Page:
Can energy efficiency actually increase energy use? In some circumstances, it can. But is that a problem? It might be, if “using less energy” was our end goal—but it shouldn’t be.
The coal question
In his fascinating 1865 book The Coal Question, economist William Stanley Jevons searched for what sort of a future the United Kingdom might have when its coal was depleted. In what has become known as “Jevons’ Paradox,” he observed, “It is wholly a confusion of ideas to suppose that the economical use of fuel is equivalent to a diminished consumption. The very contrary is the truth.” Increasing efficiency of steam engines had led to much more widespread use, accelerating depletion of British coal.
Considering alternatives, Jevons envisioned a society relying on hydraulic and pneumatic power with pumped storage filled by wind and tides; a hydrogen economy; or a geothermal-based system. These Jules Verne futures were, to his mind, second-rate alternatives to an energy system dominated by British coal.
He found a downside to even his most hopeful scenario:
“Among the residual possibilities of unforeseen events, it is just possible that some day the sunbeams may be collected, or that some source of force now unknown may be detected. But such a discovery would simply destroy our peculiar industrial supremacy.”
(There’s a reason why economics is called “the dismal science.”)
It’s also true that the UK is no longer the world’s foremost industrial superpower. But it is far more prosperous today, in part because it no longer has 15-20% of its GDP consumed by coal-related sickness and death as it did in the late 1800s (as discussed here).
Jevons was correct that efficiency could not do what he wanted it to do, slowing the UK’s coal depletion. What efficiency did was to produce vast economic gains, some of which were reinvested in developing alternative energy technologies. These produced dramatic improvements in his country’s wealth and well-being. What do we want energy efficiency to do?
Energy efficiency in the Clean Power Plan
An important starting point when considering energy efficiency is to understand that utility rates and utility bills are two different things. The EPA’s analysis of the new Clean Power Plan suggests that it will increase electricity rates by 0.01-0.8% by 2030, but decrease electricity bills by 7-7.7% due to improved efficiency. That means that we could receive the services we actually want from electricity, such as lighting and cooling our homes, or powering our iPhones and Androids, at less cost than today and with less environmental impact.
What enables the decrease in bills is end-use efficiency, the conversion of electricity into energy services. The EPA also counts on improving conversion efficiency, in turning coal or gas into electricity. This helps keeps the electric rate increases so low. Although it is a useful metric, conversion efficiency cannot be easily compared across technologies that use different inputs.
What’s the Point?
Efficiency alone does not guarantee that total emissions will decline. The EPA’s suggestion of coupling cleaner energy and energy efficiency is, in fact, the best way to ensure that energy efficiency reduces pollution.
Reducing total energy use is not the point of energy efficiency. We aren’t running out of energy. And energy use in and of itself isn’t a bad thing to be avoided; the end uses of heating, cooling, lighting, motive power, and information processing can all improve our quality of life.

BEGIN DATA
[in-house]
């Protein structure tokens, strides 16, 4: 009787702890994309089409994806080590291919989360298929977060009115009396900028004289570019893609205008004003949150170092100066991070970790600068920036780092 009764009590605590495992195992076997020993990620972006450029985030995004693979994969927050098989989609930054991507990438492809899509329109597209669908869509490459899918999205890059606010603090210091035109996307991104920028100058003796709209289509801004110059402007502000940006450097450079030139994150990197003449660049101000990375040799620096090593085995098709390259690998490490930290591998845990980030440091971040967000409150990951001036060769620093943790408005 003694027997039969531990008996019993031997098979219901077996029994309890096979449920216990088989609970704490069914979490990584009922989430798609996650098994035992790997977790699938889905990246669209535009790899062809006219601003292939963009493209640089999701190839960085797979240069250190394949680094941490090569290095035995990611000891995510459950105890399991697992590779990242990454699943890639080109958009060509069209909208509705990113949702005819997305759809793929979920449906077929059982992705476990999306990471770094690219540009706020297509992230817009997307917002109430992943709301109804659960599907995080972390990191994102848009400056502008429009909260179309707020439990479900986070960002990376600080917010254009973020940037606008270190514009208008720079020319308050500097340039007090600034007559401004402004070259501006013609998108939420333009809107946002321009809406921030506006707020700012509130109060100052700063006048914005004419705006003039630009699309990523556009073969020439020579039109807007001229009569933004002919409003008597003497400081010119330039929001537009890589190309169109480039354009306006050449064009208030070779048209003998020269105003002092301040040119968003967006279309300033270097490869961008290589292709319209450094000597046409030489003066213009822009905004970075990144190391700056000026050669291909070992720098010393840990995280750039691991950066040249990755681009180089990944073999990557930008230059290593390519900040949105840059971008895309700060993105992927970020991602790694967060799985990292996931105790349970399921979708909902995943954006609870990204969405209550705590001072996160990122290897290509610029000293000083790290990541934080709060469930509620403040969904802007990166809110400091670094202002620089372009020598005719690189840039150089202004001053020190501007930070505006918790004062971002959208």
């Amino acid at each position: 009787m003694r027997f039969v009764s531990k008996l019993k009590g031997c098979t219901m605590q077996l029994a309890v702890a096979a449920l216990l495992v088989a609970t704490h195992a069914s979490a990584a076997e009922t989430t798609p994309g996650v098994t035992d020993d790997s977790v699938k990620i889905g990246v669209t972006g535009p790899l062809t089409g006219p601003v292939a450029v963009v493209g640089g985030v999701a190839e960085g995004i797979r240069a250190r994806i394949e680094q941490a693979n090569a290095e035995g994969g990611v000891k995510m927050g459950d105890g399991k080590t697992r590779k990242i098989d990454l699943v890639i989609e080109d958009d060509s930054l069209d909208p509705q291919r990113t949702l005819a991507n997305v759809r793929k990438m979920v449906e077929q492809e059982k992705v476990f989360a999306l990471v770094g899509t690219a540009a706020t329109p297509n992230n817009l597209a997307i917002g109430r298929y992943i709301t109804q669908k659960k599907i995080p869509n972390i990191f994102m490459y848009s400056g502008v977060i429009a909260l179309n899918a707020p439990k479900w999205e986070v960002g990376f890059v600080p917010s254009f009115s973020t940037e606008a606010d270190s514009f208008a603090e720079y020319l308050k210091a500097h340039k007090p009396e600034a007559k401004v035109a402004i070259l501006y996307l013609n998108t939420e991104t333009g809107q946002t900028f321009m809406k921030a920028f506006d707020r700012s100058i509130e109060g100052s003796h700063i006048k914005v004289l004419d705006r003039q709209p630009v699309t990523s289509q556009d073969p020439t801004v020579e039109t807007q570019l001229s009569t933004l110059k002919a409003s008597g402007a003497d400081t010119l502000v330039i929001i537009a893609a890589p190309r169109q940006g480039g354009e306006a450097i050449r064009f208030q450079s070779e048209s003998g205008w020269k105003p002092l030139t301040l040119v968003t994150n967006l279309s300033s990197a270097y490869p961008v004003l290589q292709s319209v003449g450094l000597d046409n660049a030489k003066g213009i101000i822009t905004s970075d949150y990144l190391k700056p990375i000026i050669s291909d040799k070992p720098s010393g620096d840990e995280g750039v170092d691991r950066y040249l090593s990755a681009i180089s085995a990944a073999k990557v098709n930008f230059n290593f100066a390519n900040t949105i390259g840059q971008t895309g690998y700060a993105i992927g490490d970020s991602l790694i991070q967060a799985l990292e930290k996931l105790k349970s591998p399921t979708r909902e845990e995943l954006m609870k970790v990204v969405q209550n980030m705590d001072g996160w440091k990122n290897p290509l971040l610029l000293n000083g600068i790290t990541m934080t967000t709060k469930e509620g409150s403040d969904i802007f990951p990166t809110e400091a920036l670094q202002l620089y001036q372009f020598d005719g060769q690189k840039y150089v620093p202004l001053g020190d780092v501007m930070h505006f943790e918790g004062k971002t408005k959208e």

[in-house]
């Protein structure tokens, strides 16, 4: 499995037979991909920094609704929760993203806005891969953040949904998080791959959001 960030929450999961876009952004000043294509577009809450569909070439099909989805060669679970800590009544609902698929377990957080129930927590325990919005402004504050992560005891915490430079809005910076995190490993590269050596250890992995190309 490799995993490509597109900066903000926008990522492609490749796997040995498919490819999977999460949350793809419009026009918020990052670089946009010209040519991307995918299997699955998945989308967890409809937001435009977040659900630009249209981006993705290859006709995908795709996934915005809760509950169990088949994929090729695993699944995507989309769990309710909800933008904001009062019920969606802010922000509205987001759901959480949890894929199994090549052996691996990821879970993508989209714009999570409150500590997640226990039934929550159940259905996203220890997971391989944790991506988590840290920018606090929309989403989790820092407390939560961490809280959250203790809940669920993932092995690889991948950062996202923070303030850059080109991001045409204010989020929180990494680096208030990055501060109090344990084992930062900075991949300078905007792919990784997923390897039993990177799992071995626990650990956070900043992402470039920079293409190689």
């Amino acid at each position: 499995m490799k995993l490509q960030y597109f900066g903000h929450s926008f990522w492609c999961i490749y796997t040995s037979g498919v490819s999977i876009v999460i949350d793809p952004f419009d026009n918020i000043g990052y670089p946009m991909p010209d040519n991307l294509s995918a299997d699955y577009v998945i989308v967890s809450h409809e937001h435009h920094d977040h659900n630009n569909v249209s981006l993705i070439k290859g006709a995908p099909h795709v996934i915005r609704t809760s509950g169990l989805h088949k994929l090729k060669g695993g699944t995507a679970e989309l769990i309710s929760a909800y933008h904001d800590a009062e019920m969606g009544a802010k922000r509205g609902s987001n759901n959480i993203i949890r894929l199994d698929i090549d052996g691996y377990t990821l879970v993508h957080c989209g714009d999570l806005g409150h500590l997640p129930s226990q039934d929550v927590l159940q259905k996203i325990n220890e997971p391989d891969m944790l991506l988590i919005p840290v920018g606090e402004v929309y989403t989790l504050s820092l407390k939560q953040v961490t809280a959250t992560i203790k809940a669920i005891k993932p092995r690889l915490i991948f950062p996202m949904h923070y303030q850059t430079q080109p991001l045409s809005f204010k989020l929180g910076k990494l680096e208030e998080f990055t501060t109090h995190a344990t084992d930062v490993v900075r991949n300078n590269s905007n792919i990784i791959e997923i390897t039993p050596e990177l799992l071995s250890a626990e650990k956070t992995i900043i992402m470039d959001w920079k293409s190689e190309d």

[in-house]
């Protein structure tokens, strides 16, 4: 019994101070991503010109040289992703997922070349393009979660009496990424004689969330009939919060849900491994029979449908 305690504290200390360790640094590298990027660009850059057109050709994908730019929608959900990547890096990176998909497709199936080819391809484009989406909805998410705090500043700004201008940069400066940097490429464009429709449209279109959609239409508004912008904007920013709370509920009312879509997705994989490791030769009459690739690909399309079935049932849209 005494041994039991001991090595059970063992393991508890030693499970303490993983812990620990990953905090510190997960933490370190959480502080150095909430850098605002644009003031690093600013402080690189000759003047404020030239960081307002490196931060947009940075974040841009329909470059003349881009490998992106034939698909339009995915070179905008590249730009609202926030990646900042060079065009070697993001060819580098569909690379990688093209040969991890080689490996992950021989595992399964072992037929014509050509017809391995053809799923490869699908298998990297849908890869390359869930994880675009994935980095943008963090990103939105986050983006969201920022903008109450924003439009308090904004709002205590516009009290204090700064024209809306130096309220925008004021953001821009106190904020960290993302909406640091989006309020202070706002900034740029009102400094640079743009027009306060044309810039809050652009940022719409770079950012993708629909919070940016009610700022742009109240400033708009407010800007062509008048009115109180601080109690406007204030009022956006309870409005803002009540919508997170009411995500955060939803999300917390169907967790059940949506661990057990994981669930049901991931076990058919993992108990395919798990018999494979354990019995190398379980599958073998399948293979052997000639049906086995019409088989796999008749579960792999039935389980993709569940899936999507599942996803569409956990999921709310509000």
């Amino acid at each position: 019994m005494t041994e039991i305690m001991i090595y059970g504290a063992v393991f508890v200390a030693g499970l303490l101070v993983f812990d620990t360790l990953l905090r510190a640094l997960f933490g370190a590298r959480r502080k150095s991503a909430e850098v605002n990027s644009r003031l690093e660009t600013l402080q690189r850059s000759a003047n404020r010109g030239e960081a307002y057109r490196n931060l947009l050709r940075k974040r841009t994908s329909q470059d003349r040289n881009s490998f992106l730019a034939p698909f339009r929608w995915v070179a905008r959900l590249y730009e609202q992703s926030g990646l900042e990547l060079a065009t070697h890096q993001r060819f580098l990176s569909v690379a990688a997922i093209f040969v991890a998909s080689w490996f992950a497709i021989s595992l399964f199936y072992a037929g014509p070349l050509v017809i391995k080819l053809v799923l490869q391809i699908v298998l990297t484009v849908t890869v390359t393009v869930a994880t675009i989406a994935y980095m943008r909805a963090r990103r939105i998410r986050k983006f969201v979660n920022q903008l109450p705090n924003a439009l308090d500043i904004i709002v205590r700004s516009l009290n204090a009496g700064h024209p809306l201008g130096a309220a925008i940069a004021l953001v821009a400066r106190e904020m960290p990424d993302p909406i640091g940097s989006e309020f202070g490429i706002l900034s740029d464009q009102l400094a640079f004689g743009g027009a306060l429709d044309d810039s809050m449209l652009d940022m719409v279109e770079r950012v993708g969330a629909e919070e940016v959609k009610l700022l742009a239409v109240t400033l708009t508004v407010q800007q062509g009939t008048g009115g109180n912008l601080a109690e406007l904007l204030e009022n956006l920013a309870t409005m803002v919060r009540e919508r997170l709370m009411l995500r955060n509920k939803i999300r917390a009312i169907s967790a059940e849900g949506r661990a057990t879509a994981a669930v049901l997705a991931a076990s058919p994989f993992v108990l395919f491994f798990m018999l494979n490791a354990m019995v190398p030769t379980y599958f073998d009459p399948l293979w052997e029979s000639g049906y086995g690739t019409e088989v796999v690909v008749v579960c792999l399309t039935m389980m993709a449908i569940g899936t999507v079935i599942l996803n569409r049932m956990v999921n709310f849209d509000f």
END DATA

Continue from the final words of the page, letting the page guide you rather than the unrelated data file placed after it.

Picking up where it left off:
Rather, energy efficiency is a means to an end. It lets us increase the economic output per unit of energy consumed. That is, do more with less. Or more. And do more with cleaner energy.
Some of the economic savings from energy efficiency get spent on other goods and services, which in turn require some energy use. This effect is “indirect rebound,” and it is the greatest argument for energy efficiency. Indirect rebound accounts for a large part, perhaps a majority, of all economic growth since the Industrial Revolution (see this book). Coupling energy efficiency with clean energy means redirecting some of those economic gains to reduce environmental impacts.
This connection is made implicitly in the Clean Power Plan. It is done explicitly when directly using the savings from energy efficiency improvements to allow installation of solar panels (as detailed here).
The cost of cleaner energy
Why do we need to spend these gains on cleaner energy? Does cleaner energy cost more? Well, it often looks like it costs more on the balance sheet, but that is due to costs that somebody else pays—externalities.
In fact, due to externalities, the coal-fueled steam engine was a net detriment to the United Kingdom for many decades. While factory owners profited from steam power, and saw these gains on their books, they did not have to pay for coal-related illness and death among the public. These impacts resulted in the true cost per unit of steam power—with damages included—being greater than that of horse power until about 1890 (as discussed in this book).
The adverse impacts of coal are not a new discovery; John Percy discussed them at length in his 1866 review of Jevons’ paper in Quarterly Review, and well before the steam engine John Evelyn addressed the topic in his 1661 essay Fumifugium.
Whether installing smoke controls on Victorian-era factories, removing sulfur from diesel fuel, properly cementing oil and gas wells to prevent blowouts, or even doing things with clean energy technologies, like idling wind turbines at times to protect bats, the steps to reduce the impacts of a given energy resource generally carry some “on the balance sheet” financial cost.
In sound policy, we consider externalities, and seek to deploy cleaner energy that carries a lower economic cost for society as a whole.
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